24. In a race (en stadiw). Or, better, in a race-course. From isthmi to place or establish. Hence a stated distance; a standard of length. In all other New-Testament passages it is used of a measure of length, and is rendered furlong, representing 606.75 English feet. From the fact that the race-courses were usually of exactly this length, the word was applied to the race-course itself. The position chosen for the stadium was usually on the side of a hill, which would furnish a natural slope for seats; a corresponding elevation on the opposite side, being formed by a mound of earth, and the seats being supported upon arches. The stadium was oblong in shape, and semicircular at one end; though, after the Roman conquest of Greece, both ends were often made semicircular. A straight wall shut in the area at one end, and here were the entrances and the starting-place for the runners. At the other end was the goal, which, like the starting-point, was marked by a square pillar. Half-way between these was a third pillar. On the first pillar was inscribed excel; on the second, hasten; on the third, turn, since the racers turned round the column to go back to the starting-point. 105 The isthmus of Corinth was the scene of the Isthmian games, one of the four great national festivals of the Greeks. The celebration was a season of great rejoicing and feasting. The contests included horse, foot, and chariot-racing; wrestling, boxing, musical and poetical trials, and later, fights of animals. The victor's prize was a garland of pine leaves, and his victory was generally celebrated in triumphal odes called epinikia, of which specimens remain among the poems of Pindar.106 At the period of Paul's epistles the games were still celebrated, and the apostle himself may very probably have been present. 107 At the same time, he would have been familiar with similar scenes in Tarsus, in all the great cities of Asia Minor, especially Ephesus, and even in Jerusalem. Metaphors and allusions founded upon such spectacles abound in Paul s writings. Racers, 1 Cor. ix. 24; boxers, 1 Cor. ix. 26, 27; gladiators fighting with beasts, 1 Cor. xv. 32; the judge awarding the prize, 2 Tim. iv. 8; the goal and the prize, 1 Cor. ix. 24; Philip. iii. 14; the chaplet, 1 Corinthians ix. 25; 2 Tim. ii. 5; iv. 8, the training for the contest, 1 Timothy iv. 7, 8; the rules governing it, 2 Tim. ii. 5; the chariot-race, Philip. iii. 14. These images never occur in the gospels. See on of life, Apoc. ii. 10 Prize (brabeion). Only here and Philip. iii. 14. The kindred verb brabeuw to be umpire, occurs once, Col. iii. 15. See note.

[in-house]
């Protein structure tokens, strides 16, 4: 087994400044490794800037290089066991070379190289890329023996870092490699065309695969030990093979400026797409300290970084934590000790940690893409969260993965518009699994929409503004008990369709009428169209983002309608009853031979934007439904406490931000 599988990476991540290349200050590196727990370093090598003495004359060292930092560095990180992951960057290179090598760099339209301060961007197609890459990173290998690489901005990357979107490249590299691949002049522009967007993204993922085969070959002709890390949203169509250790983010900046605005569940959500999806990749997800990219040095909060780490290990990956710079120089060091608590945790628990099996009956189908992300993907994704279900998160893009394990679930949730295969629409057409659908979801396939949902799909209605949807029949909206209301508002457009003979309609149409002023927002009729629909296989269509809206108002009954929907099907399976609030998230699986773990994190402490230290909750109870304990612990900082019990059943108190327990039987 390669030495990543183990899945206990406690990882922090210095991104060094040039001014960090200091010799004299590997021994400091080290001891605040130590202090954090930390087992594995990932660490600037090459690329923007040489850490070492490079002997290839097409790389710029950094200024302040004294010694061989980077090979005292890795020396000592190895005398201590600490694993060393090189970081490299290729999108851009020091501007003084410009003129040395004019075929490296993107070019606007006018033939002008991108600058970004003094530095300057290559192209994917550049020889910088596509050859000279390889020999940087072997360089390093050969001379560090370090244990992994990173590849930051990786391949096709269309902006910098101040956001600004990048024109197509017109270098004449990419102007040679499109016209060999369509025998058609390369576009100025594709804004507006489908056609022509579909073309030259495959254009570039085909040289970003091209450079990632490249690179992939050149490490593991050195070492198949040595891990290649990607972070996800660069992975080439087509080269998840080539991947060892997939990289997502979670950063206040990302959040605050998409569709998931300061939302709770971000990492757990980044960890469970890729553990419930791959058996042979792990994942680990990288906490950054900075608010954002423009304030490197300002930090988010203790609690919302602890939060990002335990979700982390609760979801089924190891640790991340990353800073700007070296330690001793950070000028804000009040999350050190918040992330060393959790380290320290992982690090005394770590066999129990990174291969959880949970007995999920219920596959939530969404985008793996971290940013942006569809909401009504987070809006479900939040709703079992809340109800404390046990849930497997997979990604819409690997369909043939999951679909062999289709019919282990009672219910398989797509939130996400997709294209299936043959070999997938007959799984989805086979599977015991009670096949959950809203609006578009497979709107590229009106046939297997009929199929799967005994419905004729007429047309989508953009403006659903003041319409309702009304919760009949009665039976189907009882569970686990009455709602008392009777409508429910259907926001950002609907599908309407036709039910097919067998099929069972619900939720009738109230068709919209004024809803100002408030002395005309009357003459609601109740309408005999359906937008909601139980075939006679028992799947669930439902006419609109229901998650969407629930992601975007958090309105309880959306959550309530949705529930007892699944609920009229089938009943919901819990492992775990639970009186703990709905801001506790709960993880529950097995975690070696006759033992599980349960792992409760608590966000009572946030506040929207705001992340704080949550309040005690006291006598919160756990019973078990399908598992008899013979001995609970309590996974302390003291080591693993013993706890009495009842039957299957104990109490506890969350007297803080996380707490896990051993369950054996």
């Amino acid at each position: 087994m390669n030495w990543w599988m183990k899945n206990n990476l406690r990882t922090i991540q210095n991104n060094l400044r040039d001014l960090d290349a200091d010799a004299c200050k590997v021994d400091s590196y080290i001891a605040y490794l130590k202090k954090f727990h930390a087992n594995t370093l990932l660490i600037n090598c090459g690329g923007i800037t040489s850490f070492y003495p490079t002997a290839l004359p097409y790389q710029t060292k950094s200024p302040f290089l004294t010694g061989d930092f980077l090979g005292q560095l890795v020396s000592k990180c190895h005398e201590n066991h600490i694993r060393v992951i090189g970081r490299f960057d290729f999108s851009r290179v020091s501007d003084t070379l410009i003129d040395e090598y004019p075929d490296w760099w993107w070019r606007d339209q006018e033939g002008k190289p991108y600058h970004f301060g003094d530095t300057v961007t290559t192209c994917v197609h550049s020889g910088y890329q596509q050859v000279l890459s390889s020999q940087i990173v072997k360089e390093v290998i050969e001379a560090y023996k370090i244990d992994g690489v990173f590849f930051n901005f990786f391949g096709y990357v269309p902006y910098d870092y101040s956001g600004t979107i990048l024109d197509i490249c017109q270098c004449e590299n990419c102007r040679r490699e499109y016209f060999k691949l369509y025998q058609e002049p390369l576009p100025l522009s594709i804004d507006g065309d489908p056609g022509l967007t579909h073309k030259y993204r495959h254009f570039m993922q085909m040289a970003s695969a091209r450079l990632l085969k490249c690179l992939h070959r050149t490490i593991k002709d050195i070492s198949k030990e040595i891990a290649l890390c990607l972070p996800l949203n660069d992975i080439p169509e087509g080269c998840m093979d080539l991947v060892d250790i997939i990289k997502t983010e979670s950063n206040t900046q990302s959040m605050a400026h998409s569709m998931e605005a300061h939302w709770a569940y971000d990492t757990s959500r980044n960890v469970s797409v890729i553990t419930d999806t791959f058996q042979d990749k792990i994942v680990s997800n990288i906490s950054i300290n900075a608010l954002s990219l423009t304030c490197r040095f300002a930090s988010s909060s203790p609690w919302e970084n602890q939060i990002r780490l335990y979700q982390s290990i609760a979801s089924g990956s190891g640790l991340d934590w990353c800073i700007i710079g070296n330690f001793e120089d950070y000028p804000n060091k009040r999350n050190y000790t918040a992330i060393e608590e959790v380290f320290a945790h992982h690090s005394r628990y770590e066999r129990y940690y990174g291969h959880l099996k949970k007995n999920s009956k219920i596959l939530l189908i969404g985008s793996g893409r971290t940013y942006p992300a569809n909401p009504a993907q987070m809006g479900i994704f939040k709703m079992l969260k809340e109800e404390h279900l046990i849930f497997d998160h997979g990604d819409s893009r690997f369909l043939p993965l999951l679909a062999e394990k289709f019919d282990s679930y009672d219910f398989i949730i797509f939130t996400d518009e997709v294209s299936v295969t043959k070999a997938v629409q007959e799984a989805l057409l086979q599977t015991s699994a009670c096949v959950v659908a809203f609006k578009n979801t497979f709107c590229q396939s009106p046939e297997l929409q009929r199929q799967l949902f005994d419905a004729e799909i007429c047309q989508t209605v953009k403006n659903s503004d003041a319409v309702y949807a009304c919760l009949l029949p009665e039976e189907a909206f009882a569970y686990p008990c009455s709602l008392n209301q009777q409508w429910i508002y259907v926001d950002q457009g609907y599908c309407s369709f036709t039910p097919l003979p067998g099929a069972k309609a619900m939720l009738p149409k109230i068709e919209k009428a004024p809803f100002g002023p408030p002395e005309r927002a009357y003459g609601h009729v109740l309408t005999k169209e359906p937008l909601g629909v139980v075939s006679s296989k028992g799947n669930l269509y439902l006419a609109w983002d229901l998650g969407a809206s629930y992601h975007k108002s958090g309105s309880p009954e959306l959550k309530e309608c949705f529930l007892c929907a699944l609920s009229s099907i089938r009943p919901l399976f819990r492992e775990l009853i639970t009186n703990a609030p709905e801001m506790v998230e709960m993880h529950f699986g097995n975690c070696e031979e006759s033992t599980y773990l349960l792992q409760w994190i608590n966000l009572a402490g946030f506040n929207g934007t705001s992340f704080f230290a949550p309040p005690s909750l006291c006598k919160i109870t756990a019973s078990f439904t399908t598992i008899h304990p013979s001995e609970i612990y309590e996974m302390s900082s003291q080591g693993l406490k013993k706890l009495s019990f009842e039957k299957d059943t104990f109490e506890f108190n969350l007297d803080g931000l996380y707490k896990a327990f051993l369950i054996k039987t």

Is temperate (egkrateuetai). Only here and ch. vii. 9. The candidate for the races was required to be ten months in training, and to practice in the gymnasium immediately before the games, under the direction of judges who had themselves been instructed for ten months in the details of the games. The training was largely dietary. Epictetus says: "Thou must be orderly, living on spare food; abstain from confections; make a point of exercising at the appointed time, in heat and in cold; nor drink cold water nor wine at hazard." Horace says: "The youth who would win in the race hath borne and done much; he hath sweat and been cold; he hath abstained from love and wine" ("Ars Poetica," 412). Tertullian, commending the example of the athletes to persecuted Christians, says: "Coguntur, cruciantur, fatigantur." "They are constrained, harassed, wearied" ("Ad Martyres," 3). Compare 2 Tim. ii. 5.